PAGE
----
If you have given way to anger, be sure that over and above the evil involved therein, you have strengthened the habit, and added fuel to the fire. If overcome by a temptation of the flesh, do not reckon it a single defeat, but that you have also strengthened your dissolute habits. Habits and faculties are necessarily affected by the corresponding acts. Those that were not there before, spring up: the rest gain in strength and extent.
(LXXV, The Golden Sayings of Epictetus, trans. by Hastings Crossley, 1909)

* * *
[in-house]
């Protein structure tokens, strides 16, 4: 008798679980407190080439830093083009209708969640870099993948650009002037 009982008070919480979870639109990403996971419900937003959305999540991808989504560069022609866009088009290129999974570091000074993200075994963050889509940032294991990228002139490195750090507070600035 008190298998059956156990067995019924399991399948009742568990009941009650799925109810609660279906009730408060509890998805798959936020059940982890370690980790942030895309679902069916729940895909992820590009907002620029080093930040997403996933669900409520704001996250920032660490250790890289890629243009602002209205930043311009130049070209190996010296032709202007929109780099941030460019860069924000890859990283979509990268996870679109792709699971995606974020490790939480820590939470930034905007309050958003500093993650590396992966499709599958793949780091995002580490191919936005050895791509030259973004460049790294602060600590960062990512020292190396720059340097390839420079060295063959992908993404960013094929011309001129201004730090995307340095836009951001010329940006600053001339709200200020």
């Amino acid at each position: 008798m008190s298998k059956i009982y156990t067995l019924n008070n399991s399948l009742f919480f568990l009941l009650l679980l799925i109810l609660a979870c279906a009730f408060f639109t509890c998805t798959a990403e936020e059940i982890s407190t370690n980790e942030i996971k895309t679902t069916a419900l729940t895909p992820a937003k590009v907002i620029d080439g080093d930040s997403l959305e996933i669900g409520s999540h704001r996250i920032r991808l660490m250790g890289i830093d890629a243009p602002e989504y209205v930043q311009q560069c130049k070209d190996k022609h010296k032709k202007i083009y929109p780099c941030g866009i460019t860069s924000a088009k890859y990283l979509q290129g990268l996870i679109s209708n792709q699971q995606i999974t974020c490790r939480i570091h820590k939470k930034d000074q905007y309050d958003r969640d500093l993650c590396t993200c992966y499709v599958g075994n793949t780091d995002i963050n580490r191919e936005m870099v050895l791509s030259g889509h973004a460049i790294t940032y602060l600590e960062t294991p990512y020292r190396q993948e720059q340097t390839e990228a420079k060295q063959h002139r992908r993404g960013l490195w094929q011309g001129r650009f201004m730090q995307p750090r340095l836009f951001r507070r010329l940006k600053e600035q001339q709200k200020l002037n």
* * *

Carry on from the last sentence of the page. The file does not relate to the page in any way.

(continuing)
Often, the rationalization given at a moment is that one will do it just the once. Epictetus is exactly right. “Do not reckon it a single defeat.” If one can impress that upon one’s mind, it should strengthen one’s resolve – more is at stake than an isolated act.
The flip side to this state of affairs is that doing something that would lead to a good habit also affects the corresponding habits and faculties.